Title: Banished (Forbidden #2)
Author: Kimberley Griffiths Little
Provided Synopsis: After spending months traveling the harsh, unforgiving Mesopotamian desert, Jayden reunites with a broken, injured Kadesh. Although everyone was convinced the violent and unpredictable Horeb, Jayden’s betrothed, killed the handsome prince, Jayden knew in her heart that her love was alive and safe. But their reunion is short-lived, as they learn Horeb is on their trail and determined to take back the girl he has claimed. Soon, the two star-crossed lovers are on the run toward Sariba, Kadesh’s homeland, where, as heir to the kingdom, he plans to make Jayden his princess.
But the trek to Sariba comes with heartache and danger. After narrowly escaping being stoned to death for a crime she didn’t commit, and learning that her sister has disappeared, Jayden’s only solace is her love for Kadesh. But even he is keeping secrets from her…secrets that will change everything.
Review: What happened? One of the things I loved so much about the first book,Forbidden, was the depiction of settings, due to the way it was able to sweep me into the world and the way of life of nomadic tribes such as Jayden’s. Despite being on a journey through the desert for a majority of the story there was no magic in terms of the setting this time around. Rather than immerse the readers into the world, as she had done before, the author seemed as if she were focused on so many other facets of her plot, And unfortunately I did not think all these new plot points did much to enhance this story.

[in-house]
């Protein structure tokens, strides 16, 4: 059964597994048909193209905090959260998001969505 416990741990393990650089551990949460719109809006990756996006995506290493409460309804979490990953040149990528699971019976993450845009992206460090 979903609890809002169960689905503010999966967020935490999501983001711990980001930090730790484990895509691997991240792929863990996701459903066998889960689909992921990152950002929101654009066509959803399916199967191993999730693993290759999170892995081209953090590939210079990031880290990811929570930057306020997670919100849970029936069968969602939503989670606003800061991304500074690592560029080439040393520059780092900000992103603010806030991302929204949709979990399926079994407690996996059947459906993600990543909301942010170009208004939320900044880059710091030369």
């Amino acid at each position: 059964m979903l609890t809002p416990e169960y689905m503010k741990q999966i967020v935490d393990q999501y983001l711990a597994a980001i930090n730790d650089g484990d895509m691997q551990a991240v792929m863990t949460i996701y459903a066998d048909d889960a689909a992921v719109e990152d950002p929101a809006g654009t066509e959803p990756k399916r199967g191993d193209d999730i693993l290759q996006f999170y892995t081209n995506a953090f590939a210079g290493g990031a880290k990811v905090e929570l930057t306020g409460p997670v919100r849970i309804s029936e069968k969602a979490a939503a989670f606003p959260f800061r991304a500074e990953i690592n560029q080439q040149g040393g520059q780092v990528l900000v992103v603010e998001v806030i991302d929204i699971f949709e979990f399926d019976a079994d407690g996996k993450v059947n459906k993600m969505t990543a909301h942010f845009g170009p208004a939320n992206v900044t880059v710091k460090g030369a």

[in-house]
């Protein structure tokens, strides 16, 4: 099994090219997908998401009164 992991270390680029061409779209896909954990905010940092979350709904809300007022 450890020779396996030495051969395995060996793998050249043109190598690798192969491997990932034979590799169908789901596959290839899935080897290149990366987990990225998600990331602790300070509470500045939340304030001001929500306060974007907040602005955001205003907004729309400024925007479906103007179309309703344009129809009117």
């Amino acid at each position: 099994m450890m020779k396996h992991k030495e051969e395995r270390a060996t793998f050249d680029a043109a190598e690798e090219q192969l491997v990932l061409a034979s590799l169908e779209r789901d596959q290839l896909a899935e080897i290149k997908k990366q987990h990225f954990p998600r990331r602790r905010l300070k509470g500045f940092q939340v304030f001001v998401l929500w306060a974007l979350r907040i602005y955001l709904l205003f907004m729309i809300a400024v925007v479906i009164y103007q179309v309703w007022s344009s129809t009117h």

For example, there are so many new threats to Jayden and Kadesh’s future happiness. Jayden’s betrothed, Horeb, continues to be an ever-looming presence, but in addition to him is a new storyline about idol worship, temples, magicians, priest and priestesses. Kadesh also holds on to far too many secrets for far too long; this was a problem for me because my hope with the end of the first book was that Jayden and Kadesh would come to know each other better so that my mind and emotions could comprehend the love they profess for one another. With so many secrets, however, this could not come to pass, making the dialogue and interactions between them feel very stilted and repetitive.
Jayden also became lost for me in Banished. I had connected with her strongly because of her commitment to her family and faith, as well as her determination to take what she desires in life rather than settle for what had been arranged for her. While she would worry over her sisters, her father, and grandmother, that grounded commitment did not feel as strong. Maybe I would have rather had a book focused upon moving towards someone rather than fleeing from enemies.
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